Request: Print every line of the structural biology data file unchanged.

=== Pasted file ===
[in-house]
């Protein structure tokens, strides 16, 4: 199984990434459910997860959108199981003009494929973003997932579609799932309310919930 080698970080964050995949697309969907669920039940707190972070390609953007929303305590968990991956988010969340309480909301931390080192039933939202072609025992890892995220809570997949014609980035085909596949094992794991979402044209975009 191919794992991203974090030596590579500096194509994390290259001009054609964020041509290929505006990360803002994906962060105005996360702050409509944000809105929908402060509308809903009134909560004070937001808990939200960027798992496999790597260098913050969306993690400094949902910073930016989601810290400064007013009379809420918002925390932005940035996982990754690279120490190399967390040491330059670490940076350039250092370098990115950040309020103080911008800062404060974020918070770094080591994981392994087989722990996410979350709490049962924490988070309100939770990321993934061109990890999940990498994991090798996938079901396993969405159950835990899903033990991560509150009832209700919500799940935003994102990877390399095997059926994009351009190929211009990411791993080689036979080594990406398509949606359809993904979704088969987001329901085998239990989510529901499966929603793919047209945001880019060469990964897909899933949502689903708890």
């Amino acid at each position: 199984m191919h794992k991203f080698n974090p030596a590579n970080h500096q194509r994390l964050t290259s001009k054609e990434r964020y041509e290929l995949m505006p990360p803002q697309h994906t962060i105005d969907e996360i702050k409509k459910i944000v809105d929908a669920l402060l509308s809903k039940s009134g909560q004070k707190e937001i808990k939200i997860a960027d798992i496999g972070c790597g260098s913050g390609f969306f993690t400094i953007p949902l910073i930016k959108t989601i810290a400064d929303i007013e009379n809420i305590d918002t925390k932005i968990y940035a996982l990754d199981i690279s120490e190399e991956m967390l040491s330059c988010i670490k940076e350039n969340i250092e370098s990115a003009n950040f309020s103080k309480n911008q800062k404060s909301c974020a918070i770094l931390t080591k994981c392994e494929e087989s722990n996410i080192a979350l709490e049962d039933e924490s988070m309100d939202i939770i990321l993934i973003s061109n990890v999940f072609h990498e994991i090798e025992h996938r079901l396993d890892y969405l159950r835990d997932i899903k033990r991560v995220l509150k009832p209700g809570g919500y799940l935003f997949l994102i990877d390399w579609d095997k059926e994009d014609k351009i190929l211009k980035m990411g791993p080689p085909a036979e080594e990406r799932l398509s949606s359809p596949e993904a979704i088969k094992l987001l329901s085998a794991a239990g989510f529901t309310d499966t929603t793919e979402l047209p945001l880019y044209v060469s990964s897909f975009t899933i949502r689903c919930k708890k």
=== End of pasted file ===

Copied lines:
[in-house]
């Protein structure tokens, strides 16, 4: 199984990434459910997860959108199981003009494929973003997932579609799932309310919930 080698970080964050995949697309969907669920039940707190972070390609953007929303305590968990991956988010969340309480909301931390080192039933939202072609025992890892995220809570997949014609980035085909596949094992794991979402044209975009 191919794992991203974090030596590579500096194509994390290259001009054609964020041509290929505006990360803002994906962060105005996360702050409509944000809105929908402060509308809903009134909560004070937001808990939200960027798992496999790597260098913050969306993690400094949902910073930016989601810290400064007013009379809420918002925390932005940035996982990754690279120490190399967390040491330059670490940076350039250092370098990115950040309020103080911008800062404060974020918070770094080591994981392994087989722990996410979350709490049962924490988070309100939770990321993934061109990890999940990498994991090798996938079901396993969405159950835990899903033990991560509150009832209700919500799940935003994102990877390399095997059926994009351009190929211009990411791993080689036979080594990406398509949606359809993904979704088969987001329901085998239990989510529901499966929603793919047209945001880019060469990964897909899933949502689903708890």
């Amino acid at each position: 199984m191919h794992k991203f080698n974090p030596a590579n970080h500096q194509r994390l964050t290259s001009k054609e990434r964020y041509e290929l995949m505006p990360p803002q697309h994906t962060i105005d969907e996360i702050k409509k459910i944000v809105d929908a669920l402060l509308s809903k039940s009134g909560q004070k707190e937001i808990k939200i997860a960027d798992i496999g972070c790597g260098s913050g390609f969306f993690t400094i953007p949902l910073i930016k959108t989601i810290a400064d929303i007013e009379n809420i305590d918002t925390k932005i968990y940035a996982l990754d199981i690279s120490e190399e991956m967390l040491s330059c988010i670490k940076e350039n969340i250092e370098s990115a003009n950040f309020s103080k309480n911008q800062k404060s909301c974020a918070i770094l931390t080591k994981c392994e494929e087989s722990n996410i080192a979350l709490e049962d039933e924490s988070m309100d939202i939770i990321l993934i973003s061109n990890v999940f072609h990498e994991i090798e025992h996938r079901l396993d890892y969405l159950r835990d997932i899903k033990r991560v995220l509150k009832p209700g809570g919500y799940l935003f997949l994102i990877d390399w579609d095997k059926e994009d014609k351009i190929l211009k980035m990411g791993p080689p085909a036979e080594e990406r799932l398509s949606s359809p596949e993904a979704i088969k094992l987001l329901s085998a794991a239990g989510f529901t309310d499966t929603t793919e979402l047209p945001l880019y044209v060469s990964s897909f975009t899933i949502r689903c919930k708890k």